Is e-filing really a better way to file your taxes?
Americans and the IRS might not agree on everything, but they are largely on the exact same page in regards to e-filing individual income tax returns.
Nearly all individual income tax returns filed to the IRS are e-filed. E-filing is a favorite because it’s a win-win for taxpayers and the IRS.
In return, you can get any refund you are owed quicker, particularly in the event that you have it directly deposited into your bank account.
But what about security? And can digital filing actually provide you access to all of the forms that you might need in case you have a complex tax situation? Are there situations when you can’t e-file? Let us look at the benefits of e-filing, and if it may be the very best filing option for your needs.
If you’re Considering e-filing, some of the advantages include:
- Quick confirmation your forms have been obtained: The IRS will affirm a tax filing was received within one day of electronic submission. For paper filers, the IRS doesn’t send any acknowledgment that your forms have arrived .
Timely refunds: When you publish a paper filing, it can take six to eight months to receive a tax refund. With e-filing, you are going to receive your money in three weeks or less. Choosing direct deposit may also accelerate the refund procedure.
Reduced likelihood of mistakes: According to the IRS, there is around a 1 percent error rate on e-filed returns, compared with a 20% speed of errors on paper filings. The IRS also provides more information on issues discovered on e-filed yields compared with paper returns.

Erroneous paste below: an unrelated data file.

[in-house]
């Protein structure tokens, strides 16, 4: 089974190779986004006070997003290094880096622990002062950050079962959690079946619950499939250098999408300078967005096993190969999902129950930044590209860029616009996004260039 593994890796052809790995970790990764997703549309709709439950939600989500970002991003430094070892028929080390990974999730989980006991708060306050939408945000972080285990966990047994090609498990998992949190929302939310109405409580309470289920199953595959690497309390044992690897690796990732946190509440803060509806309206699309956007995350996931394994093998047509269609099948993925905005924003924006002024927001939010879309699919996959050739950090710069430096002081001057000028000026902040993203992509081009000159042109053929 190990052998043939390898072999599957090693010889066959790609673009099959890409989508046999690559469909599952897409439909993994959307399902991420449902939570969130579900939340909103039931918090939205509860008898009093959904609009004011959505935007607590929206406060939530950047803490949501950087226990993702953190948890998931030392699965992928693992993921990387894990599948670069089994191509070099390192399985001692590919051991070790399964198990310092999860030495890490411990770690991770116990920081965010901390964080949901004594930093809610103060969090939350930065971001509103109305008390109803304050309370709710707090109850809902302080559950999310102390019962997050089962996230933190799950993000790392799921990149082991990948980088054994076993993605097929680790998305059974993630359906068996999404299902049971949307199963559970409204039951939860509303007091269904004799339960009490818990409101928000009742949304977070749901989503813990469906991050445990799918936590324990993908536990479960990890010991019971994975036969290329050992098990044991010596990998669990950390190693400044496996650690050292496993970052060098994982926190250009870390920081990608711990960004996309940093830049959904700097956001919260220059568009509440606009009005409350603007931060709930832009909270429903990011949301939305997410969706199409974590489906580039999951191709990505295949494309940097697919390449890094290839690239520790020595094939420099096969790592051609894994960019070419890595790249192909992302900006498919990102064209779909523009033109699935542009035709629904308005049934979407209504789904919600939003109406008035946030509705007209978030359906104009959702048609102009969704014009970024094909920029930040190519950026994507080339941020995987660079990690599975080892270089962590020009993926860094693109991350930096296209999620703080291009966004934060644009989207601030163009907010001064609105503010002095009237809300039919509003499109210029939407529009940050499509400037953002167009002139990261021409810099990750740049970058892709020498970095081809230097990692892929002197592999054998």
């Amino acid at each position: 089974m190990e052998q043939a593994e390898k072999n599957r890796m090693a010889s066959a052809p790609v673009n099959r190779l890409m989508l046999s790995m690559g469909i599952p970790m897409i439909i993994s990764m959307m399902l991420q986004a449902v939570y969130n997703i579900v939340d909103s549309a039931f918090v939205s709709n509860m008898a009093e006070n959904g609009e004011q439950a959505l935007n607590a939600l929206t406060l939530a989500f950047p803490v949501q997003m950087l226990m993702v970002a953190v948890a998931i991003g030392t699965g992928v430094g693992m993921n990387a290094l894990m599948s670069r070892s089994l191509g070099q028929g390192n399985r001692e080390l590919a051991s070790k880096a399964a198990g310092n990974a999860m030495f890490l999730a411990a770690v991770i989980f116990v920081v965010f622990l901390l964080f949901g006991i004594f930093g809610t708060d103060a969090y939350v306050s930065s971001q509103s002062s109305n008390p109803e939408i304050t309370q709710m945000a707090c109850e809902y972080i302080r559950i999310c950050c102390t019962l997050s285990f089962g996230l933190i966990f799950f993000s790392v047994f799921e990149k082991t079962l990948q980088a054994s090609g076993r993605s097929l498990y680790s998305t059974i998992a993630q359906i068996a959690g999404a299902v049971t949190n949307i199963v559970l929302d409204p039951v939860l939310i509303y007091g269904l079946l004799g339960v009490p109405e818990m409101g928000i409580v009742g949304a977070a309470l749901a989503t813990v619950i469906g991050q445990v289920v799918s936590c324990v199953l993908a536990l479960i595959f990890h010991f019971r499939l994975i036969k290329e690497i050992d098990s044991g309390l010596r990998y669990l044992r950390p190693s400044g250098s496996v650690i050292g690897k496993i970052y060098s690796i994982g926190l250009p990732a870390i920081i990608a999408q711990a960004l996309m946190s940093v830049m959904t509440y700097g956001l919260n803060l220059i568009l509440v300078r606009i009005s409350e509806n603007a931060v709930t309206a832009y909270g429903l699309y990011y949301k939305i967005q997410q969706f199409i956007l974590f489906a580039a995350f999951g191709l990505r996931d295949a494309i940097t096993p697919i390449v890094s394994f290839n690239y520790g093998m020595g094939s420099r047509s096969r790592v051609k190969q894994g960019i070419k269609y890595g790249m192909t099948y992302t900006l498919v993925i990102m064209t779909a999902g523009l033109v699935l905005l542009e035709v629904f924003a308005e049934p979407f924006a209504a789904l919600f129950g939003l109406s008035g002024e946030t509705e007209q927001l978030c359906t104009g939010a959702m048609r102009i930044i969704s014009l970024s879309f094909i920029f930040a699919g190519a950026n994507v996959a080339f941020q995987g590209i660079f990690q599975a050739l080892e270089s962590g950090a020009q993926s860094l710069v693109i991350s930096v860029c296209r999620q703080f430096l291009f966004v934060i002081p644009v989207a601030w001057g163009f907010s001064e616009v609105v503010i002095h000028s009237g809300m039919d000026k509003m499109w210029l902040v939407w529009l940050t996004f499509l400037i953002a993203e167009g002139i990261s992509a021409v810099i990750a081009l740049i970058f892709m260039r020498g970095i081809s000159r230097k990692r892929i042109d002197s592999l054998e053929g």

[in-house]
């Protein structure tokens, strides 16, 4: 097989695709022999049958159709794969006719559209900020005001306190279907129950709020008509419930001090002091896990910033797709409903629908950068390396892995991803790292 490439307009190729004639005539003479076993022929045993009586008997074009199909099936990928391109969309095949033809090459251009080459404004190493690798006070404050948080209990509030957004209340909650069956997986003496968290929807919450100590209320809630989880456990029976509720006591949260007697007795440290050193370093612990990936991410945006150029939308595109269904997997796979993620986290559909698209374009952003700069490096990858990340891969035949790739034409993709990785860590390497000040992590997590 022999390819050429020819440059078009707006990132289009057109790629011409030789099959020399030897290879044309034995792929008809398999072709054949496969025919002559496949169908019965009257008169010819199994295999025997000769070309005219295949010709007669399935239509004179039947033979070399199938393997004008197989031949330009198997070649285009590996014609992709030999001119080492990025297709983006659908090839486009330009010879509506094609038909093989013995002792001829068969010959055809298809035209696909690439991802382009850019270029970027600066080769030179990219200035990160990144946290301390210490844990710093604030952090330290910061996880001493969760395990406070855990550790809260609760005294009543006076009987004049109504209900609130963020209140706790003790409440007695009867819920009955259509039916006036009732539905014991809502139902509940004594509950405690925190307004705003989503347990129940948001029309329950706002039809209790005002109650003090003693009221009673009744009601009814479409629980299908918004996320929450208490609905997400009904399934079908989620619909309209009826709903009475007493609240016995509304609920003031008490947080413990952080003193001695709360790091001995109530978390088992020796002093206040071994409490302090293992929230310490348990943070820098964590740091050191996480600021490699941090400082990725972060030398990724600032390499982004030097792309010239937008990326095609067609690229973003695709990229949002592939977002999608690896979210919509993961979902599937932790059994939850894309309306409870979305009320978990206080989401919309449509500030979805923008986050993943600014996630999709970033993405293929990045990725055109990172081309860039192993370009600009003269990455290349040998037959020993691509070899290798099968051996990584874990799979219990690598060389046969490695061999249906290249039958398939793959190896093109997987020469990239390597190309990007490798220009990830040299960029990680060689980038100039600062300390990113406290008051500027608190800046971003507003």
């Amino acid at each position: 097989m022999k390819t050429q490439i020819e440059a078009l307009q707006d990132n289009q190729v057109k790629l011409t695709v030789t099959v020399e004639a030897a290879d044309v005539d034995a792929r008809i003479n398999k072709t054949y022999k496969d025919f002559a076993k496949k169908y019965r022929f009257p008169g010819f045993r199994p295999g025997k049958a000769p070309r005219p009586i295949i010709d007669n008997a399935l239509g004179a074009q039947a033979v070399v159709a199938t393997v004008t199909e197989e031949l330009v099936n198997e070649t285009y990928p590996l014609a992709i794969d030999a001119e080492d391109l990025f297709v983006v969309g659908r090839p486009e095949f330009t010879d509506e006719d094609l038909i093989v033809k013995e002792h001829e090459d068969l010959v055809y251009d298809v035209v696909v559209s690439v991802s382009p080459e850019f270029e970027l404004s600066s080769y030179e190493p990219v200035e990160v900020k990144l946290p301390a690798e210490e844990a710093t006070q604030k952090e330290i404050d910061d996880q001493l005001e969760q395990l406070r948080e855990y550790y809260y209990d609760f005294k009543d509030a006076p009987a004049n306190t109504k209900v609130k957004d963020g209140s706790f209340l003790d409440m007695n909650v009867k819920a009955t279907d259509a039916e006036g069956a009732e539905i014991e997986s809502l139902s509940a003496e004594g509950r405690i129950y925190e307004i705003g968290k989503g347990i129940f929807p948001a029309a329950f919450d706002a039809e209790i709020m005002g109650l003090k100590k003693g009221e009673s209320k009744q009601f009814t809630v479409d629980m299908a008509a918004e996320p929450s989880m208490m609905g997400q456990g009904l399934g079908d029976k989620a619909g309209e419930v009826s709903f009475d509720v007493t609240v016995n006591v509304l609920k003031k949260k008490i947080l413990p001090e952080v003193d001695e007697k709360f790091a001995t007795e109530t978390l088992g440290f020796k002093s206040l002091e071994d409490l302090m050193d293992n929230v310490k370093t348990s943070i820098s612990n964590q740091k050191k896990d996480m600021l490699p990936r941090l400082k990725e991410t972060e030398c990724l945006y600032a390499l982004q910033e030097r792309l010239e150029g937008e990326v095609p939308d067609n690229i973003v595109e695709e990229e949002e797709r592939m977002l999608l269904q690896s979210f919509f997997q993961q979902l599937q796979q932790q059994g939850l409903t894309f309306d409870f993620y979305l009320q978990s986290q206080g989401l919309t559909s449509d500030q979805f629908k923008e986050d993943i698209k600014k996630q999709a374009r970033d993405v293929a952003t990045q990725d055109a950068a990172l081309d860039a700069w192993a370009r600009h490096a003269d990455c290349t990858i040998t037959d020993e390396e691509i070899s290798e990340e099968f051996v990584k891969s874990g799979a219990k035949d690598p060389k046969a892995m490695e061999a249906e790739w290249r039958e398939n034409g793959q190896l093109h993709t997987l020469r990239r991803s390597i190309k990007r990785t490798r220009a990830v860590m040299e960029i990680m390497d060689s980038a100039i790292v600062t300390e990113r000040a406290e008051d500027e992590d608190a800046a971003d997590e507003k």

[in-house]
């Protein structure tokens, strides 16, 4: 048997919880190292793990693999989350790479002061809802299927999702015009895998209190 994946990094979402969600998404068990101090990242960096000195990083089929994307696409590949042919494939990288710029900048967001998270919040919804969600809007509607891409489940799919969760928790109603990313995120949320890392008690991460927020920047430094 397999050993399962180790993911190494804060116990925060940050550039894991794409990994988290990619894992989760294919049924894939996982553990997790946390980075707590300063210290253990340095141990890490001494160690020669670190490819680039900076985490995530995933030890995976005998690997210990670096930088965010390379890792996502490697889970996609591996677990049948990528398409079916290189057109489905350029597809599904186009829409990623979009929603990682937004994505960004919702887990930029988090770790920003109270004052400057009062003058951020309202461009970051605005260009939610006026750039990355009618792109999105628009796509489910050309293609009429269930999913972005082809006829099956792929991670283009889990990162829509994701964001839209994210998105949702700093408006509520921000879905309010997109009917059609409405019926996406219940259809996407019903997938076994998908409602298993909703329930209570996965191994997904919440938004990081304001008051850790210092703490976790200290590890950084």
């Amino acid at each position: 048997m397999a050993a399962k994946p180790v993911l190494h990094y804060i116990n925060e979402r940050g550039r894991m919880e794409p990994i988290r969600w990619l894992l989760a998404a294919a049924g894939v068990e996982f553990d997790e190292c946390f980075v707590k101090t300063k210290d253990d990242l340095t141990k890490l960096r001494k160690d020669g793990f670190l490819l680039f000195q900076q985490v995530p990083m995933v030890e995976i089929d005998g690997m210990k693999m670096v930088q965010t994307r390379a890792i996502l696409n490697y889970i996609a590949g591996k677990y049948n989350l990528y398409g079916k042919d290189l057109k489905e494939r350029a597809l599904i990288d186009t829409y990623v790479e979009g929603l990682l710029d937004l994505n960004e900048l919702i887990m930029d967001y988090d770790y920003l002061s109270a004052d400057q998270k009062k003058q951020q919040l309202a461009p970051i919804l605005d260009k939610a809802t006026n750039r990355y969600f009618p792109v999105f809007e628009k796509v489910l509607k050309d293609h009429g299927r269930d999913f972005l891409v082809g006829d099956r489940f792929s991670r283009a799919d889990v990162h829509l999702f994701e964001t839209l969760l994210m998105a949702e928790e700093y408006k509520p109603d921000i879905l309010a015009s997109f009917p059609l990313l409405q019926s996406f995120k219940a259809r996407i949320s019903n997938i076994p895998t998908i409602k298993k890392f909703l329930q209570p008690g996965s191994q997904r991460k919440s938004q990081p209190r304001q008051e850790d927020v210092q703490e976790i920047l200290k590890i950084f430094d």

Simple payment procedure: If you owe the IRS money, it is easier to cover at your convenience when you e-file. It’s possible to submit returns early and pay later if necessary, as long as you pay by the April 15 filing deadline. Additionally you have the option to pay your balance by making use of the IRS Immediate pay service from the checking account or savings accounts, filing a credit card through a payment processor for a commission, or paying by check or money order. Just be aware delaying payment after the filing due date (typically April 15) can lead to interest and penalties.
Digital storage of tax data: Submitting returns electronically means there is a digital backup of your tax documents. So if something happens to your paperwork, you’ll have an electronic backup.
The good news: Most taxpayers do opt to e-file and find those advantages — and the process of doing so is simple.
How to e-file a tax return?
Employing online tax prep software is far and away the preferred approach of most taxpayers. Actually, the IRS says it expected more than four tax returns to be submitted through tax return prep program.
Is e-filing really secure?
While e-filing is convenient, you may be worried about safety — particularly with all these data breaches. But experts agree this is not an issue that should deter you from e-filing.
“E-filing a tax return has proven to be a very secure way to file your taxes,” states Scott Grissom, vice president of product leadership, advertising and revenue at LegalShield. “In actuality, it may be more secure than paper filing as you’re sending your personal information through an encrypted system as opposed to exposing your information in the email.”
Dennis Chow, vice president of information security at SCIS Security, clarifies that the IRS has put safety measures in place to keep your information safe. “Vendors typically utilize IRS specific APIs that need ab sessions,” Chow says. “All of this is routed over TLS encrypted links “
It’s very important to employ a trusted service to assist you record your taxes. Chow advises to not e-file on a computer or use an internet connection that is not private.
For most taxpayers, it makes sense to e-file a return since it’s the most convenient way to file your tax information to the IRS and it allows for timely refunds and easy payment options. Just be sure that you use tax preparation software from a trusted source, so you may ensure the information which you provide to transmit to the IRS will be kept secure.